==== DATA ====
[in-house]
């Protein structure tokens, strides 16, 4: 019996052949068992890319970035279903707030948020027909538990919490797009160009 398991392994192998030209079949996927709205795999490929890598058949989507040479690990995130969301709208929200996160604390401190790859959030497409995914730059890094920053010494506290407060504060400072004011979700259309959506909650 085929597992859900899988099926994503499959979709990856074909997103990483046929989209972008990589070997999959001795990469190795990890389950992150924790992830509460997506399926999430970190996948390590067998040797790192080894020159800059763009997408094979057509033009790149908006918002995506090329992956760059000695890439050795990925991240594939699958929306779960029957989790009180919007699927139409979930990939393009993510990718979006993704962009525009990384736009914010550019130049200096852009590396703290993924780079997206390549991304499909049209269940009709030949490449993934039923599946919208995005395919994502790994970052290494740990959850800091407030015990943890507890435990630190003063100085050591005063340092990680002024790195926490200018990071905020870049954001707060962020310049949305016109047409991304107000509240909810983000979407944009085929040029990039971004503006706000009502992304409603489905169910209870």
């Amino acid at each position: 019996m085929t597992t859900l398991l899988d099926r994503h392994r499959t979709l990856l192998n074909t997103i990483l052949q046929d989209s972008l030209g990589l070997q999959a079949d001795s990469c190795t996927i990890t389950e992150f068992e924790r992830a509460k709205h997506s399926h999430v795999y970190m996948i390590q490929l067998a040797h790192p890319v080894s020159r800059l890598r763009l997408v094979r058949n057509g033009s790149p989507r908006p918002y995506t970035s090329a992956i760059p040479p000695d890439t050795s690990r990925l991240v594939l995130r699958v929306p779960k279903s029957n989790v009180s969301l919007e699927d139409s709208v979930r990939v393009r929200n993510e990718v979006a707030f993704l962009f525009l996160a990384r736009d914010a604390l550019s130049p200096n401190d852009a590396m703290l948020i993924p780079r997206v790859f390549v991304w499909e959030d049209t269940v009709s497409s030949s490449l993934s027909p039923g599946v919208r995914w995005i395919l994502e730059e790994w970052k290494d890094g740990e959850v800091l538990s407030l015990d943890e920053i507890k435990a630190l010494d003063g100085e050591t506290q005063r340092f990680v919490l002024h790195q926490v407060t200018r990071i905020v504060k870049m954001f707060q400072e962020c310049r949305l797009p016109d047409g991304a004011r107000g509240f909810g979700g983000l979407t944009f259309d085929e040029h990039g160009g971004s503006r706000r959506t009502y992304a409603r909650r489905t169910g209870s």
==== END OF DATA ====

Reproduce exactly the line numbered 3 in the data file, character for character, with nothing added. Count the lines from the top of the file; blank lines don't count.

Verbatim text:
């Amino acid at each position: 019996m085929t597992t859900l398991l899988d099926r994503h392994r499959t979709l990856l192998n074909t997103i990483l052949q046929d989209s972008l030209g990589l070997q999959a079949d001795s990469c190795t996927i990890t389950e992150f068992e924790r992830a509460k709205h997506s399926h999430v795999y970190m996948i390590q490929l067998a040797h790192p890319v080894s020159r800059l890598r763009l997408v094979r058949n057509g033009s790149p989507r908006p918002y995506t970035s090329a992956i760059p040479p000695d890439t050795s690990r990925l991240v594939l995130r699958v929306p779960k279903s029957n989790v009180s969301l919007e699927d139409s709208v979930r990939v393009r929200n993510e990718v979006a707030f993704l962009f525009l996160a990384r736009d914010a604390l550019s130049p200096n401190d852009a590396m703290l948020i993924p780079r997206v790859f390549v991304w499909e959030d049209t269940v009709s497409s030949s490449l993934s027909p039923g599946v919208r995914w995005i395919l994502e730059e790994w970052k290494d890094g740990e959850v800091l538990s407030l015990d943890e920053i507890k435990a630190l010494d003063g100085e050591t506290q005063r340092f990680v919490l002024h790195q926490v407060t200018r990071i905020v504060k870049m954001f707060q400072e962020c310049r949305l797009p016109d047409g991304a004011r107000g509240f909810g979700g983000l979407t944009f259309d085929e040029h990039g160009g971004s503006r706000r959506t009502y992304a409603r909650r489905t169910g209870s």